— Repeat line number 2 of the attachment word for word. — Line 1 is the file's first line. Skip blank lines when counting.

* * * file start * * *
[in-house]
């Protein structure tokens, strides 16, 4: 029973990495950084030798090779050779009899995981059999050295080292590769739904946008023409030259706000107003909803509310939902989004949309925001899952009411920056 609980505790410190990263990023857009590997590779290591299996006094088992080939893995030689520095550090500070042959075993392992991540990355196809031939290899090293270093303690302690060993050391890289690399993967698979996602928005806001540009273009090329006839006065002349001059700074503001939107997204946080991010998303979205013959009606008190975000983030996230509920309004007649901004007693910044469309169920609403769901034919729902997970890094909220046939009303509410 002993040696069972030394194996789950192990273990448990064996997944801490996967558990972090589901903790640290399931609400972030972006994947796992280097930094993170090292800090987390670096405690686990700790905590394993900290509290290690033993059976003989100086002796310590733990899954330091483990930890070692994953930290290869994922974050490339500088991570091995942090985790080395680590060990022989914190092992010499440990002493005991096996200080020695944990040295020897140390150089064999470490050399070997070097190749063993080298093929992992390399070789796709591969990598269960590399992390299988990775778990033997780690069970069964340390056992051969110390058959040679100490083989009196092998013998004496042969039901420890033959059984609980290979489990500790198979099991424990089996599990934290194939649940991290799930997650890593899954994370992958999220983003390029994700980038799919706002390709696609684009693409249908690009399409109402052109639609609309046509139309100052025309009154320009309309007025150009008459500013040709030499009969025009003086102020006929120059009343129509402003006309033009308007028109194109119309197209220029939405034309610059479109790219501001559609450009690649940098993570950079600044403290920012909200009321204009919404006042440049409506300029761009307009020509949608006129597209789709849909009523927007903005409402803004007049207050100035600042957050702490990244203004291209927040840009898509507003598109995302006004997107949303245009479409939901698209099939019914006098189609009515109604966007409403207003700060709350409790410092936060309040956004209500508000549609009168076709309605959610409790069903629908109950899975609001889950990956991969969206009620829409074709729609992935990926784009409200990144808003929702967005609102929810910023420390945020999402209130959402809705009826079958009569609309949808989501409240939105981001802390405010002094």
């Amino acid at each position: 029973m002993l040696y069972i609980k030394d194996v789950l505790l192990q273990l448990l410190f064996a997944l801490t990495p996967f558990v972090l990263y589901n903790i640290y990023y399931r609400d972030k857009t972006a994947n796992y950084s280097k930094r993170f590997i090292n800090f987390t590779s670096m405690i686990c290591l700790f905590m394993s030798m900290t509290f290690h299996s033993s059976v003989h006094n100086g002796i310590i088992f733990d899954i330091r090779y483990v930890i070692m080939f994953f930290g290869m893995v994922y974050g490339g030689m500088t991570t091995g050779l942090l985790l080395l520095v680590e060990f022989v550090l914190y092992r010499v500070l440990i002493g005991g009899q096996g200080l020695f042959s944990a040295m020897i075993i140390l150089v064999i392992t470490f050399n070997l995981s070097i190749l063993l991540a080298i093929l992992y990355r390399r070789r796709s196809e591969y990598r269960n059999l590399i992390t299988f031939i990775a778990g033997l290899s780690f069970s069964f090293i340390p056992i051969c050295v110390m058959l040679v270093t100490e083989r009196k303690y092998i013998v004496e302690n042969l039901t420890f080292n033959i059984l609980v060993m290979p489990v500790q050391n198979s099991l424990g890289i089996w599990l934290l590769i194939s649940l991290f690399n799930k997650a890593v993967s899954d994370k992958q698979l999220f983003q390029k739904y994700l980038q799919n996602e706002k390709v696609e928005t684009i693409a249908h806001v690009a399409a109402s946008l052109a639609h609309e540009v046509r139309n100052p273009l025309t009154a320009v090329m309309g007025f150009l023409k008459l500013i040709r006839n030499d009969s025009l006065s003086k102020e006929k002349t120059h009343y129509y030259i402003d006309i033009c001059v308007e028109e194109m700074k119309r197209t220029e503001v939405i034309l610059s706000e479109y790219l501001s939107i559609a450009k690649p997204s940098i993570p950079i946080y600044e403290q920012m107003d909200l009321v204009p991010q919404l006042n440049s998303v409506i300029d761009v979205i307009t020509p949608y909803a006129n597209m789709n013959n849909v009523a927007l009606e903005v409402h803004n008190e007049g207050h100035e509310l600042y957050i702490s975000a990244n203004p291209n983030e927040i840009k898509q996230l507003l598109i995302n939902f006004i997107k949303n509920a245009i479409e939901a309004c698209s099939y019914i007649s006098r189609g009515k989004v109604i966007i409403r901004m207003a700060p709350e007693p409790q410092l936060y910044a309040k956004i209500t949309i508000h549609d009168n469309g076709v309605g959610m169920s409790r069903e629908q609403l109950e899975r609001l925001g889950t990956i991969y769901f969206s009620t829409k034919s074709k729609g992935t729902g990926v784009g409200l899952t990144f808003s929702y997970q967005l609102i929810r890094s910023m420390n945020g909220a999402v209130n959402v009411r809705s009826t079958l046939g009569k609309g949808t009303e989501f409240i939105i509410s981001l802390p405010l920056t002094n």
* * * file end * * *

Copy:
């Protein structure tokens, strides 16, 4: 029973990495950084030798090779050779009899995981059999050295080292590769739904946008023409030259706000107003909803509310939902989004949309925001899952009411920056 609980505790410190990263990023857009590997590779290591299996006094088992080939893995030689520095550090500070042959075993392992991540990355196809031939290899090293270093303690302690060993050391890289690399993967698979996602928005806001540009273009090329006839006065002349001059700074503001939107997204946080991010998303979205013959009606008190975000983030996230509920309004007649901004007693910044469309169920609403769901034919729902997970890094909220046939009303509410 002993040696069972030394194996789950192990273990448990064996997944801490996967558990972090589901903790640290399931609400972030972006994947796992280097930094993170090292800090987390670096405690686990700790905590394993900290509290290690033993059976003989100086002796310590733990899954330091483990930890070692994953930290290869994922974050490339500088991570091995942090985790080395680590060990022989914190092992010499440990002493005991096996200080020695944990040295020897140390150089064999470490050399070997070097190749063993080298093929992992390399070789796709591969990598269960590399992390299988990775778990033997780690069970069964340390056992051969110390058959040679100490083989009196092998013998004496042969039901420890033959059984609980290979489990500790198979099991424990089996599990934290194939649940991290799930997650890593899954994370992958999220983003390029994700980038799919706002390709696609684009693409249908690009399409109402052109639609609309046509139309100052025309009154320009309309007025150009008459500013040709030499009969025009003086102020006929120059009343129509402003006309033009308007028109194109119309197209220029939405034309610059479109790219501001559609450009690649940098993570950079600044403290920012909200009321204009919404006042440049409506300029761009307009020509949608006129597209789709849909009523927007903005409402803004007049207050100035600042957050702490990244203004291209927040840009898509507003598109995302006004997107949303245009479409939901698209099939019914006098189609009515109604966007409403207003700060709350409790410092936060309040956004209500508000549609009168076709309605959610409790069903629908109950899975609001889950990956991969969206009620829409074709729609992935990926784009409200990144808003929702967005609102929810910023420390945020999402209130959402809705009826079958009569609309949808989501409240939105981001802390405010002094």